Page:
The multi centre cross-sectional study done by the International Diabetes Federation, on 10,842 children in five cities --Delhi, Chennai, Kolkata, Pune and Raipur, suggests that cut off values of waist circumferences can be used as screening for metabolic syndrome (MS) in Indian children. (Agencies)
"MS in children has been defined as the presence of high triglyceride levels in blood, Low HDL cholesterol (good cholesterol), increased fasting blood glucose levels, high systolic blood pressure and waist circumference > 75th percentile," said Dr Archana Dayal Arya, Paediatric Endocrinologist of Sir Ganga Ram Hospital, New Delhi and co-author of the study.
Metabolic Syndrome results in increased risk for hypertension, type 2 diabetes mellitus, and atherosclerosis cardiovascular disease. It is shocking to see children as young as 6 yrs old with diseases like hypertension, diabetes mellitus and abnormalities in the lipid profile, she said.
The International Diabetes Federation's definition of the MS in children, includes waist circumference (WC) as a criterion for the diagnosis of MS in children.
With reference to WC percentiles, it is easy to identify the cutoff level above which the risk for MS increases.
The National Health and Nutrition Examination Survey (NHANES), USA has proposed the 90th percentile as the cutoff for central obesity in children.
The previous Indian studies have suggested an empirical cutoff of the 75th percentile to screen for MS, but so far no study has proposed a biologically rational cutoff.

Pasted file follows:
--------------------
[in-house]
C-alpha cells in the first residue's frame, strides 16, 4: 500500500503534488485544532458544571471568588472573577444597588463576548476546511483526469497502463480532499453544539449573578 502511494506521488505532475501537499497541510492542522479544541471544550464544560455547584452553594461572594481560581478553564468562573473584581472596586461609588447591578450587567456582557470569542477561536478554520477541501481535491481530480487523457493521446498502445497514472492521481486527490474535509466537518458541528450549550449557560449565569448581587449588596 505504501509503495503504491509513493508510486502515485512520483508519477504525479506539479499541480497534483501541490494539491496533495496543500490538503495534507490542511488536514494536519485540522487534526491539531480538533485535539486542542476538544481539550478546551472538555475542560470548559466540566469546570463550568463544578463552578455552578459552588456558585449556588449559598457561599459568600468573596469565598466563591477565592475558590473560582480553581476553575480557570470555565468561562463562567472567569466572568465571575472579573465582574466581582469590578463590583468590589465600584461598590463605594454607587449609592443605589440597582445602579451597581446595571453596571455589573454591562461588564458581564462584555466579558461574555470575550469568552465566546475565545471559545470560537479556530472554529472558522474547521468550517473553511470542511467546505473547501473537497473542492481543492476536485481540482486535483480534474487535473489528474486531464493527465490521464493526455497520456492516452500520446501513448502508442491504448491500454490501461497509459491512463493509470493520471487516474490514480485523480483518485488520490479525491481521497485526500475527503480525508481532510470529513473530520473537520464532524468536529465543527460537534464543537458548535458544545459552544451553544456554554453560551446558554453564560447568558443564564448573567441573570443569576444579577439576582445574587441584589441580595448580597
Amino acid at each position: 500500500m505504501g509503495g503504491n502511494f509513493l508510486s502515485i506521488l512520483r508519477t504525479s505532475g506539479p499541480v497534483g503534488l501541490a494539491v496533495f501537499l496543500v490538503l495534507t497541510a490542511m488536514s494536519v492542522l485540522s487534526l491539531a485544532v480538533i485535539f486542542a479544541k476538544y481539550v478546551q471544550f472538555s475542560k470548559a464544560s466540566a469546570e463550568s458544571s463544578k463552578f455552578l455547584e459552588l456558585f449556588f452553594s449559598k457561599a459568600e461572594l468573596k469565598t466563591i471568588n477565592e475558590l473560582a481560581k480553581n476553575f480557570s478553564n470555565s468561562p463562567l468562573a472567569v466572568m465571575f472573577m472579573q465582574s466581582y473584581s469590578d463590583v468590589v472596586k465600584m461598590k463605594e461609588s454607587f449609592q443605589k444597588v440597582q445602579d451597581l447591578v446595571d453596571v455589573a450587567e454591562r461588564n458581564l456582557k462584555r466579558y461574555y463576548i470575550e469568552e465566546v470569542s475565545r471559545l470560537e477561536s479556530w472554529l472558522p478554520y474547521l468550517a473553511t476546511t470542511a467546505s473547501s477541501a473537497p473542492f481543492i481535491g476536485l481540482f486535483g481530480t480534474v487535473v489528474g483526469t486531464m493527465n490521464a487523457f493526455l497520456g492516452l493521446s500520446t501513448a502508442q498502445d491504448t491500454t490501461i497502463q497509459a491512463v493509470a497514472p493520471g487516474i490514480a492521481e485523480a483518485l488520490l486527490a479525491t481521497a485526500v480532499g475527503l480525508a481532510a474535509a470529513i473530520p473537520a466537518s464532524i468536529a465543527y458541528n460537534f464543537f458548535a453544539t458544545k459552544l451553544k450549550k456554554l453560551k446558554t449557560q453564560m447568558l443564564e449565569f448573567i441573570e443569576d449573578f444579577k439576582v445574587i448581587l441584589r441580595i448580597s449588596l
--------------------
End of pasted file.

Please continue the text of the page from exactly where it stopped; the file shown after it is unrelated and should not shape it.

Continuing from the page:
"The objective of the present study was to develop WC percentiles curves and to define cutoff of WC for Indian children so that they can be identified for risks for metabolic syndrome," said Dr Archana.
The study which has been accepted for publication in the forthcoming issue of the Journal of Paediatrics found that 3.3 per cent or 358 children out of total sample size of 10,842 children were hypertensive.
The study also found that risk factor for Indian children for developing MS was at 70th WC percentile which is significantly lower than International proposed WC cutoff of
90th percentile, said Dr Anuradha Khadilkar, consultant paediatrician in Jehangir Hospital, Pune and corresponding author of the study.
"We found that primary or essential hypertension, commonly seen in adults, is becoming common in children, who are obese or overweight. Therefore it is very essential for them to change their lifestyle and lose weight," she said.
They should be encouraged to participate in outdoor sports and other physical activities. They should cut down on the intake of high calorie foods with poor nutritional value (junk food) and a high fat diet, added Khadilkar.
The multi centre cross-sectional study done by the International Diabetes Federation, on 10,842 children in five cities --Delhi, Chennai, Kolkata, Pune and Raipur, suggests that cut off values of waist circumferences can be used as screening for metabolic syndrome (MS) in Indian children.